San Diego

Los Angeles Officials Fear Outbreak as Hepatitis Cases Pop Up Locally

San Diego is dealing with its own hepatitis A outbreak, and LA officials fear it could spread locally

Health officials are worried that a huge hepatitis outbreak plaguing San Diego could spread to Los Angeles County.

Health officials say LA's homeless population is at risk after more than 400 people, many of whom are transients, contracted hepatitis A in San Diego. Sixteen people have died there, but while there have been only eight cases in Los Angeles, at least two of the people with the disease moved up from San Diego to LA, according to the Los Angeles County Department of Public Health.

Hepatitis A is a virus spread through fecal matter when people do not properly wash their hands. It can also spread through sexual contact and contaminate food.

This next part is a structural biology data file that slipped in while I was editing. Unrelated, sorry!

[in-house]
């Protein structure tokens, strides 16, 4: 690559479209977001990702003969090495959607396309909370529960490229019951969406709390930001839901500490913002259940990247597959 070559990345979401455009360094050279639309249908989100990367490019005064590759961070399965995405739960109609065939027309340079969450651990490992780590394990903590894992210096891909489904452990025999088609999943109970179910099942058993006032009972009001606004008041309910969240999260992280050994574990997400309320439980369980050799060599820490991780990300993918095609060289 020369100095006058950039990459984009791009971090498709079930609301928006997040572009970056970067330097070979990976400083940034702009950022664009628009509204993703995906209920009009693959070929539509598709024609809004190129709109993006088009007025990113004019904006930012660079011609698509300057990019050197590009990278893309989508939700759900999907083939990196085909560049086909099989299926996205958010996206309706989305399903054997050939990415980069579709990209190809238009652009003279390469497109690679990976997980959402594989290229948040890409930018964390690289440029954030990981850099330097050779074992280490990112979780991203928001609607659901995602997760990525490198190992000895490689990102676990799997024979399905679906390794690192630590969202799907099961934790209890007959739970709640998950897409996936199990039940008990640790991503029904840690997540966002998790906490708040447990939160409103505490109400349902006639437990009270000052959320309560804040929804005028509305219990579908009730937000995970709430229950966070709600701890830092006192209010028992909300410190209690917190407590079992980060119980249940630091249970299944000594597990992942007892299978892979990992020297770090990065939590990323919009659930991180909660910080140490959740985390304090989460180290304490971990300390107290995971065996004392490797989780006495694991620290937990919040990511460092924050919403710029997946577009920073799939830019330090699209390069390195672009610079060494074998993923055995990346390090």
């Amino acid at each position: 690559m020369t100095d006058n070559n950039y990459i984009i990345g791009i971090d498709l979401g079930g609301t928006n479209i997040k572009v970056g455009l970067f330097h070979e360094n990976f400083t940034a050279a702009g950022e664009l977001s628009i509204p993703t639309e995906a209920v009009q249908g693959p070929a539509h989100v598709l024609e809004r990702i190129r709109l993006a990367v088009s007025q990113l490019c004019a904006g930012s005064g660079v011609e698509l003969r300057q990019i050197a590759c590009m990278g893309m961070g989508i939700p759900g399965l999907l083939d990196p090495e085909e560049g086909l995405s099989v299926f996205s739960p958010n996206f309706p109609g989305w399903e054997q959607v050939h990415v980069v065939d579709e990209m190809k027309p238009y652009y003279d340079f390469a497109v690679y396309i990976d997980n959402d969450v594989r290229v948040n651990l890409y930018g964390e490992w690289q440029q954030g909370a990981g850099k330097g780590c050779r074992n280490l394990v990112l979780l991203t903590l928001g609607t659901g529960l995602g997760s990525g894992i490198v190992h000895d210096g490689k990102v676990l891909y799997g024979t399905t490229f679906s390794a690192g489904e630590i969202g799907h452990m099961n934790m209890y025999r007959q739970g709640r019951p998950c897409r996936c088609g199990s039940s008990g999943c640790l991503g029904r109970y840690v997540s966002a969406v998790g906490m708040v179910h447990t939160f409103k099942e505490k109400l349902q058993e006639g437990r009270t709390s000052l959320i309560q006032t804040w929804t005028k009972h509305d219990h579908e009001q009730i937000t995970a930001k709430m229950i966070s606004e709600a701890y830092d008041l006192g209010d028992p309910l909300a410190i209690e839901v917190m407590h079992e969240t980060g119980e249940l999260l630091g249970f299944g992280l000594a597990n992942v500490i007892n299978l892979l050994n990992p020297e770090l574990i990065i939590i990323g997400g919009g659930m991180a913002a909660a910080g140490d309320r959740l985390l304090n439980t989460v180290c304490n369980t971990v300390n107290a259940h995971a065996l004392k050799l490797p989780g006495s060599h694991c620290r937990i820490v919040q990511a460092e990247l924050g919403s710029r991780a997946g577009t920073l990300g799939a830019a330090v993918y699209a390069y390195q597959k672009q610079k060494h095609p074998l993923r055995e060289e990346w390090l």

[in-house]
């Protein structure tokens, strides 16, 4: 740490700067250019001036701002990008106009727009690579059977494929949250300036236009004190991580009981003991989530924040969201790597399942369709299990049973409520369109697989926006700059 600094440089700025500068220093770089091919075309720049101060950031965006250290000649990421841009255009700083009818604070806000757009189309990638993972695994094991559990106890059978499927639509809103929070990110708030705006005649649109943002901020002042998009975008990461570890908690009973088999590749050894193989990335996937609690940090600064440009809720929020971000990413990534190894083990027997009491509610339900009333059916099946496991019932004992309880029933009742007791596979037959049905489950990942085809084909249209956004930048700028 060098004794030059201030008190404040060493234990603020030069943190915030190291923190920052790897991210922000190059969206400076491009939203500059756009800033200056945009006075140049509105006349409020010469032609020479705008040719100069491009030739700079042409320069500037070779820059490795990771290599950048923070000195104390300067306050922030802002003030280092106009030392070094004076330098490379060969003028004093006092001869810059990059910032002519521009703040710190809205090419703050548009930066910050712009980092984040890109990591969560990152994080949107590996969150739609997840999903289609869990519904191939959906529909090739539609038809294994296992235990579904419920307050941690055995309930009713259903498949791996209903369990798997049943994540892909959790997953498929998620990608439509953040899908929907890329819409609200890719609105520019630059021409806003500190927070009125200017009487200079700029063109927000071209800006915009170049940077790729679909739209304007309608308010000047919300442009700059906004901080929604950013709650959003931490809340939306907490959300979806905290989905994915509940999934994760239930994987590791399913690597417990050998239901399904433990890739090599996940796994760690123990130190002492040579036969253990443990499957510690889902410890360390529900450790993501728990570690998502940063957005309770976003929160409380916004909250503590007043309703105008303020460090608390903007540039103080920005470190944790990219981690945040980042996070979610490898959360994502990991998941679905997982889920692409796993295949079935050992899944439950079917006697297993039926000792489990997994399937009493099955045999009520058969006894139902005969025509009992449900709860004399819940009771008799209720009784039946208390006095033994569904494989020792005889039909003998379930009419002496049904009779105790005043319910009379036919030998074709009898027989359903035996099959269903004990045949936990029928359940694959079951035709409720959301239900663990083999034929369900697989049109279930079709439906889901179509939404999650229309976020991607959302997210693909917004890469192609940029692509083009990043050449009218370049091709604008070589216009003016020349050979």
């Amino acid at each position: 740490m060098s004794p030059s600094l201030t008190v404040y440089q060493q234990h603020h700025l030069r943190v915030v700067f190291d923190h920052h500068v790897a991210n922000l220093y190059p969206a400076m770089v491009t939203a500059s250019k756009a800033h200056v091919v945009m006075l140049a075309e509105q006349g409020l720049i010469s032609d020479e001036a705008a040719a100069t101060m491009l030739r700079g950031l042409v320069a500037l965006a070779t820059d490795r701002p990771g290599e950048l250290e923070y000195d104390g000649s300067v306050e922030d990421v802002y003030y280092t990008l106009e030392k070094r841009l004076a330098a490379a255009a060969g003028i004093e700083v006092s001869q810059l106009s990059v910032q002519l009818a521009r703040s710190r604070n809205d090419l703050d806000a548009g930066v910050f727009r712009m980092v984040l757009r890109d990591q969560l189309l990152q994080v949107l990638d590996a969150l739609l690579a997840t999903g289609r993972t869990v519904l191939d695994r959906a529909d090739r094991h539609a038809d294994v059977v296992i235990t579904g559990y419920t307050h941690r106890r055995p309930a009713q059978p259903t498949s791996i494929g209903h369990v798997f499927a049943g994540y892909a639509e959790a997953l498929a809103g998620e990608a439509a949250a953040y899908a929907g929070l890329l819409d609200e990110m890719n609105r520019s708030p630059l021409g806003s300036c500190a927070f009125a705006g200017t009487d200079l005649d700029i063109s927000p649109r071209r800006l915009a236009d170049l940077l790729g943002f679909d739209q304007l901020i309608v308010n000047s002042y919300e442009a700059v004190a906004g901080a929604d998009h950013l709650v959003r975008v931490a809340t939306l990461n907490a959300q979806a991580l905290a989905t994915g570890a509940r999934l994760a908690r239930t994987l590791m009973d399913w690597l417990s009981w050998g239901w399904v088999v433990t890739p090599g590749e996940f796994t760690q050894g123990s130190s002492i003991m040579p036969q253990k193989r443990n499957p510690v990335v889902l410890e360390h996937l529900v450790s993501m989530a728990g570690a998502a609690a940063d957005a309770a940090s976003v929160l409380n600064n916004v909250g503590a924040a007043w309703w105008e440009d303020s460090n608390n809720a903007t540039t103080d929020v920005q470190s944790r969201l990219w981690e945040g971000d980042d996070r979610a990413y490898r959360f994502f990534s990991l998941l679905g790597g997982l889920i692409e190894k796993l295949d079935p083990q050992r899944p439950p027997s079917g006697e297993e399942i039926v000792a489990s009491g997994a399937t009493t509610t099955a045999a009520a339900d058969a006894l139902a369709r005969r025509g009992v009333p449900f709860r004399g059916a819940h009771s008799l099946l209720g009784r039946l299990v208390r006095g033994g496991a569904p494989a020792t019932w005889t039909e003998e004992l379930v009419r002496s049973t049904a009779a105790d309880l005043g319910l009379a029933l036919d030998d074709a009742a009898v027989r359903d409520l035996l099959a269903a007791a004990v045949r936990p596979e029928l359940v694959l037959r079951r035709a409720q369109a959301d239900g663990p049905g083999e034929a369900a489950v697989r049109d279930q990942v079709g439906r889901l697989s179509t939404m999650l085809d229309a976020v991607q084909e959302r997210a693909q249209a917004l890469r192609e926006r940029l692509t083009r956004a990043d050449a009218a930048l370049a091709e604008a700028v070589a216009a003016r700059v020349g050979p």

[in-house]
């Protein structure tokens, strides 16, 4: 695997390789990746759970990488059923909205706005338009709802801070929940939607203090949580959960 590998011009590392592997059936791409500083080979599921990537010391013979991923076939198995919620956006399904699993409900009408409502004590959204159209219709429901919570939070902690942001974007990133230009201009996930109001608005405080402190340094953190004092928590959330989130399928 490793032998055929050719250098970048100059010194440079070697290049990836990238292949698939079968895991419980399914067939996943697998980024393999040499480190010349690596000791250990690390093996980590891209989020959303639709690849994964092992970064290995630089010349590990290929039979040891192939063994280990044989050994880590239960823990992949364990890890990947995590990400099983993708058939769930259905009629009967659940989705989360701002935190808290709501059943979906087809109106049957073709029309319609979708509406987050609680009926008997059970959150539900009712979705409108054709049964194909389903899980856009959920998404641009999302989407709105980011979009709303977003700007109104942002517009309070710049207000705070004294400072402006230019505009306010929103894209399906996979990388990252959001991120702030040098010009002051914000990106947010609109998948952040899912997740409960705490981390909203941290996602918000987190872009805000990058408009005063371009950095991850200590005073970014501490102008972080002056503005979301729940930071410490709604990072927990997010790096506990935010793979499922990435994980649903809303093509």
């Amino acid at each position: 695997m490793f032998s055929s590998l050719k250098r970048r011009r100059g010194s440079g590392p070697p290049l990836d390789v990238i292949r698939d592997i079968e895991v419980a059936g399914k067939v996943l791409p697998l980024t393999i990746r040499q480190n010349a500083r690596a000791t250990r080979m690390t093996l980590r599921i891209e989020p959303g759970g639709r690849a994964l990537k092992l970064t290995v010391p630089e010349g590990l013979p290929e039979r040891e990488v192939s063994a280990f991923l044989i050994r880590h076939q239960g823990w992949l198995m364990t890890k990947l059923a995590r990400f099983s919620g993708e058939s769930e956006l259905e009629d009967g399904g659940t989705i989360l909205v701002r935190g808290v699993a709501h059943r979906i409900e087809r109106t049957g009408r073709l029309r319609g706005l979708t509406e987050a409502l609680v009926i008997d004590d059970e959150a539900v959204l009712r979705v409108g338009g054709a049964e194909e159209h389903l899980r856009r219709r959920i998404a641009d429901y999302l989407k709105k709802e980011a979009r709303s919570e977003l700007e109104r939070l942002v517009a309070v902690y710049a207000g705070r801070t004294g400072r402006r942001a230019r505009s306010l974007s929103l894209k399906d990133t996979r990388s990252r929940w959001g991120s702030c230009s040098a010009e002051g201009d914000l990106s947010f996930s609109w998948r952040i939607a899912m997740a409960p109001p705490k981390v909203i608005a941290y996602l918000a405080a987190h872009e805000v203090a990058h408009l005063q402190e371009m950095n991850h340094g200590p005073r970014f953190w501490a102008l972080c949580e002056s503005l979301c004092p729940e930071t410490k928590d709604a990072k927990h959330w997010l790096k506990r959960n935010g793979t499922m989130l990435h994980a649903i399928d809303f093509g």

"We worry that you just need one case in the setting of poor hygiene, poor sanitation and questionable practices in terms of washing hands and where they're procuring food, and now you have a large population that can get infected," said Suman Radhakrishma, a doctor at Dignity Health California Hospital.

LA County public health officials have stepped up the cleaning of Skid Row, using bleach mixture to try and prevent a local hepatitis outbreak. Outreach workers are also educating transients about how the virus is spread and encouraging them to get vaccinated at free clinics.

Signs of Hepatitis A:

Flu-like symptoms

Dark urine

Body aches

Jaundice (yellowing of the skin or eyes)

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